Higher education is progressing towards setting a good example for other sectors, when it comes to gender equality but there is still a long way to go.
Global universities across six continents have a fair share of women degree holders in the true sense in fields such as science, technology, engineering, math (STEM); medicine; and arts, humanities and social science (AHSS).
At A Glance
- Universities worldwide can ensure that women students have equal opportunities when it comes to application, admission and completion rates
- Of the 776 universities, 54% of students who were awarded a higher education degree in 2019 were female, as per a UNESCO and Times Higher Education report
- Asia saw 41% women bag a qualification in STEM areas, 64% in medicine and 60% in AHSS
According to a latest report by UNESCO and UK-based Times Higher Education, titled Gender Equality: How Global Universities Are Performing published on International Women’s Day, universities worldwide through their education can ensure that women in higher education have equal opportunities when it comes to application, admission and completion rates.
As per the report, the share of women receiving degrees across continents was by and large stronger in fields such as medicine and AHSS, as compared to the STEM fields.
As per the report, across the 776 institutions participating under the United Nations Sustainable Development Goals 5 (which focuses on gender equality) 54% of students who were awarded a higher education degree in 2019 were female.
However, women’s representation in terms of subjects is a work in progress.
Africa is the continent with the least disparity between the proportion of women graduates in the three subject areas- STEM, medicine and AHSS, while Oceania shows the greatest differences, with almost twice the share of women graduating from medicine as STEM subjects. As many as 47% women graduated from African universities in STEM subjects, and 60% each in medicine and AHSS. For universities in the Oceania region, 38% women finished a STEM degree while 75% studied medicine, and 62% AHSS.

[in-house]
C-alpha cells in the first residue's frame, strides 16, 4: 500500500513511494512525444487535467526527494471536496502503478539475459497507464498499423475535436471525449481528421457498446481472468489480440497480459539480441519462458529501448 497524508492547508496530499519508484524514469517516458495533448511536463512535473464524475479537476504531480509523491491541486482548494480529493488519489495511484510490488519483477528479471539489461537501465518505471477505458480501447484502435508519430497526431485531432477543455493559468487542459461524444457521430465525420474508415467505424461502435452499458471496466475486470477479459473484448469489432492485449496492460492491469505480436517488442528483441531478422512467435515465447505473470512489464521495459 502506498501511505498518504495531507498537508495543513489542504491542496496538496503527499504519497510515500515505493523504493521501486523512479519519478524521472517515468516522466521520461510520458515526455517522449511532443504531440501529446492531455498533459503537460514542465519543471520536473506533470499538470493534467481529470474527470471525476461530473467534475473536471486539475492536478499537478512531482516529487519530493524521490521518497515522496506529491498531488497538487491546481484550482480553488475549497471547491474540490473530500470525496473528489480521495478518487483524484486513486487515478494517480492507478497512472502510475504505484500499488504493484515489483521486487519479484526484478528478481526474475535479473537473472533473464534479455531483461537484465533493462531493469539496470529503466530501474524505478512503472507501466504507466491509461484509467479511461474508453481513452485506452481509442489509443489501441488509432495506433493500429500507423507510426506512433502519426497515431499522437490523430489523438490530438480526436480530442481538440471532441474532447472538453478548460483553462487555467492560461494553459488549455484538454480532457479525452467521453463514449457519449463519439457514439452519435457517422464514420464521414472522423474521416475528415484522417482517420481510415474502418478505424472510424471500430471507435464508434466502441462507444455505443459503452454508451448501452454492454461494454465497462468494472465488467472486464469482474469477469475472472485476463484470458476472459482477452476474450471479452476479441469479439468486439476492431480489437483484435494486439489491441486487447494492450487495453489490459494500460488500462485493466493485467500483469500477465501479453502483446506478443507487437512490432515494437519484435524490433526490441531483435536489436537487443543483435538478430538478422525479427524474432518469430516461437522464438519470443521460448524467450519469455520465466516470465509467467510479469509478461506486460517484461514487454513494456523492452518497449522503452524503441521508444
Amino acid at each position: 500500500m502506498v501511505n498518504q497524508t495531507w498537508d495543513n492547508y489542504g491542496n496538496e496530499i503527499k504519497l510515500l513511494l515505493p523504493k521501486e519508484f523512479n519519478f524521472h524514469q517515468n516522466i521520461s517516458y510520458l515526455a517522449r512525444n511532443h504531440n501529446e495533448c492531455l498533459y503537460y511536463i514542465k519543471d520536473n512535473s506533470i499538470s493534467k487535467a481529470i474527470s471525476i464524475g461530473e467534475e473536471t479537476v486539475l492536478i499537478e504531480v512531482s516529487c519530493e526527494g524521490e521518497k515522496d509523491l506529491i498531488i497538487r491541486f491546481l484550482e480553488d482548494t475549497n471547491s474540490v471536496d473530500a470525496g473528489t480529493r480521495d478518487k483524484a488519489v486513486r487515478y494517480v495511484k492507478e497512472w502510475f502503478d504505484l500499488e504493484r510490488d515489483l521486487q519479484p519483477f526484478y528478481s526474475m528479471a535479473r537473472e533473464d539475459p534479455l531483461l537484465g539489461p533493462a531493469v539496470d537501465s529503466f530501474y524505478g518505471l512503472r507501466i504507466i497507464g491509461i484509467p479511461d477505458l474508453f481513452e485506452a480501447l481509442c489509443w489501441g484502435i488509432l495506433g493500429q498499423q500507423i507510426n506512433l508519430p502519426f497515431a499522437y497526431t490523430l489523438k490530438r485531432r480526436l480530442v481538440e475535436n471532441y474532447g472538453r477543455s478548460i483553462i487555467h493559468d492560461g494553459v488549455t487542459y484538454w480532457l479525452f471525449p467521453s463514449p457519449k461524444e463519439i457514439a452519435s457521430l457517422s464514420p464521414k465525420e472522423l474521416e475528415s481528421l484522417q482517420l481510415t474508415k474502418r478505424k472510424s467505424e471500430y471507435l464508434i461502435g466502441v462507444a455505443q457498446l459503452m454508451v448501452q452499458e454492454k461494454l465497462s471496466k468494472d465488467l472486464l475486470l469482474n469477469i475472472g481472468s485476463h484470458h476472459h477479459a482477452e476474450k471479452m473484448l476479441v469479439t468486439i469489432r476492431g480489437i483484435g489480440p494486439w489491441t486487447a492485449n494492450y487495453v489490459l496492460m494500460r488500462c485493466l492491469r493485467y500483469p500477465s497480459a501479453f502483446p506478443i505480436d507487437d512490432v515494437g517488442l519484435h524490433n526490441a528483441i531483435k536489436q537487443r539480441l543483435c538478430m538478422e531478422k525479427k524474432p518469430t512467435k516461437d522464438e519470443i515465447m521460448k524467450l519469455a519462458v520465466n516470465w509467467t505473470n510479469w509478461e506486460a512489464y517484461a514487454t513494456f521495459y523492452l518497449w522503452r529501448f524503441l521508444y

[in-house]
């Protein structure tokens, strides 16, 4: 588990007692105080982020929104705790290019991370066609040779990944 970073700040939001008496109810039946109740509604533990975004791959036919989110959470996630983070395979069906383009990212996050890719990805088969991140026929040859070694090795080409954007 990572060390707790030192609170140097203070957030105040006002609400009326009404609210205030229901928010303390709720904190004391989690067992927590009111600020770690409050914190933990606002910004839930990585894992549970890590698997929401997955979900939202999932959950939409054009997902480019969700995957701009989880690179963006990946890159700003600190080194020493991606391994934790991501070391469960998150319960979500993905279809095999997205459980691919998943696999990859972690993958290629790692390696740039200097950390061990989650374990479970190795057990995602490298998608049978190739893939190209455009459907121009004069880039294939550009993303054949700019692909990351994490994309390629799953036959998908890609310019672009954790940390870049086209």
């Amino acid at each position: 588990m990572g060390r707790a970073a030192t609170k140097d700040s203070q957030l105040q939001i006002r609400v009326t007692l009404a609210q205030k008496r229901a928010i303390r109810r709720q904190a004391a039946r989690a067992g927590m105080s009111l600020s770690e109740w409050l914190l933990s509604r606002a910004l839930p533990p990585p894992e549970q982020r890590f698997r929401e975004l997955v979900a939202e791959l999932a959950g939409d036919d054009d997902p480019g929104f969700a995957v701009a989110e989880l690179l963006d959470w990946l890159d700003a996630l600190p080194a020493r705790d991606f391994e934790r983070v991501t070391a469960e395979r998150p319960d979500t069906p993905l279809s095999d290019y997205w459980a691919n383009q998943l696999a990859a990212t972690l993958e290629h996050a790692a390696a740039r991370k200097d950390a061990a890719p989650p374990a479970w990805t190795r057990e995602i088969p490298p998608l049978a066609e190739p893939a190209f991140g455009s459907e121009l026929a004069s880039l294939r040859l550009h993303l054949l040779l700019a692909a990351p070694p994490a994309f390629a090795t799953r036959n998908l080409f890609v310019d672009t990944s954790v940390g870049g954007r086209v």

Asia had the maximum number of participating institutions at 341 which saw 41% women bag a qualification in STEM areas, 64% in medicine and 60% in AHSS. For North America, it was 39%, 73% and 59% in STEM, medicine and AHSS respectively. The figures for Europe were 42%, 69% and 63% for the three areas respectively.
To understand it better, let’s take STEM courses in Asia for example. Of the participating universities in the survey, out of those who completed a STEM degree, 41% were women.
The report also suggests that women students outnumber male students globally, particularly in medicine and AHSS. “Several Asian countries have high proportions of women in STEM subjects, and a higher share of women enrolled in a STEM degree than in AHSS,” it says.
Globally, higher education institutions are more focused on measuring women’s access to higher education (about four in five universities track male and female application rates separately) than tracking their outcomes and success rates (less than two-thirds of them track women’s graduation rates and have plans aimed at closing the gap), as per the report.
Less than two-fifths of senior academics are women globally, while less than a third of authors in research papers are women.